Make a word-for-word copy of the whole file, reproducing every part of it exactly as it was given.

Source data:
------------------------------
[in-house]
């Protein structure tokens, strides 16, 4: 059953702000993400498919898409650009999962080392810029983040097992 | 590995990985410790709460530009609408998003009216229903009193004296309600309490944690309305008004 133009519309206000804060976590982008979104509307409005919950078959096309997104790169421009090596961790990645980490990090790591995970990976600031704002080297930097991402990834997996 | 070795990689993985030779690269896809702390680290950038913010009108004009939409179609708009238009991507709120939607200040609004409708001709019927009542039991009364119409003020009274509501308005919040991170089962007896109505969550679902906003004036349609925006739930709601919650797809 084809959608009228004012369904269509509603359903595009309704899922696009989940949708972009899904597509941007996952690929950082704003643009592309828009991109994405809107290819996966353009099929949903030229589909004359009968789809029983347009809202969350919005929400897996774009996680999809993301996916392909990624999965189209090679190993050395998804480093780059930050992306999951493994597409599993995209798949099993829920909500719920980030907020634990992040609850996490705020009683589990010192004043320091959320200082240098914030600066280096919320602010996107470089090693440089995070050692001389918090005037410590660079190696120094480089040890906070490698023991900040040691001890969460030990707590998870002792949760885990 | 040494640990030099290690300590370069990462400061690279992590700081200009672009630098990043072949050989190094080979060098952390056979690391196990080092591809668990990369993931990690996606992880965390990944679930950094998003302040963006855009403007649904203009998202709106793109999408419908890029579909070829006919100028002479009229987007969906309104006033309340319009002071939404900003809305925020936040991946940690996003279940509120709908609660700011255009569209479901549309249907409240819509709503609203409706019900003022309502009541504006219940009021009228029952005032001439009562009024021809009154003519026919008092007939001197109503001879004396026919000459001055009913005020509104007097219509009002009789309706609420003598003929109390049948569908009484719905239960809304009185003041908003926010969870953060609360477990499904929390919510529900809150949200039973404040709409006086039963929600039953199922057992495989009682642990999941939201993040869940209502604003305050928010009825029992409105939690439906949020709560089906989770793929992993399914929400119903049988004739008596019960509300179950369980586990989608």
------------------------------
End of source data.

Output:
[in-house]
């Protein structure tokens, strides 16, 4: 059953702000993400498919898409650009999962080392810029983040097992 | 590995990985410790709460530009609408998003009216229903009193004296309600309490944690309305008004 133009519309206000804060976590982008979104509307409005919950078959096309997104790169421009090596961790990645980490990090790591995970990976600031704002080297930097991402990834997996 | 070795990689993985030779690269896809702390680290950038913010009108004009939409179609708009238009991507709120939607200040609004409708001709019927009542039991009364119409003020009274509501308005919040991170089962007896109505969550679902906003004036349609925006739930709601919650797809 084809959608009228004012369904269509509603359903595009309704899922696009989940949708972009899904597509941007996952690929950082704003643009592309828009991109994405809107290819996966353009099929949903030229589909004359009968789809029983347009809202969350919005929400897996774009996680999809993301996916392909990624999965189209090679190993050395998804480093780059930050992306999951493994597409599993995209798949099993829920909500719920980030907020634990992040609850996490705020009683589990010192004043320091959320200082240098914030600066280096919320602010996107470089090693440089995070050692001389918090005037410590660079190696120094480089040890906070490698023991900040040691001890969460030990707590998870002792949760885990 | 040494640990030099290690300590370069990462400061690279992590700081200009672009630098990043072949050989190094080979060098952390056979690391196990080092591809668990990369993931990690996606992880965390990944679930950094998003302040963006855009403007649904203009998202709106793109999408419908890029579909070829006919100028002479009229987007969906309104006033309340319009002071939404900003809305925020936040991946940690996003279940509120709908609660700011255009569209479901549309249907409240819509709503609203409706019900003022309502009541504006219940009021009228029952005032001439009562009024021809009154003519026919008092007939001197109503001879004396026919000459001055009913005020509104007097219509009002009789309706609420003598003929109390049948569908009484719905239960809304009185003041908003926010969870953060609360477990499904929390919510529900809150949200039973404040709409006086039963929600039953199922057992495989009682642990999941939201993040869940209502604003305050928010009825029992409105939690439906949020709560089906989770793929992993399914929400119903049988004739008596019960509300179950369980586990989608």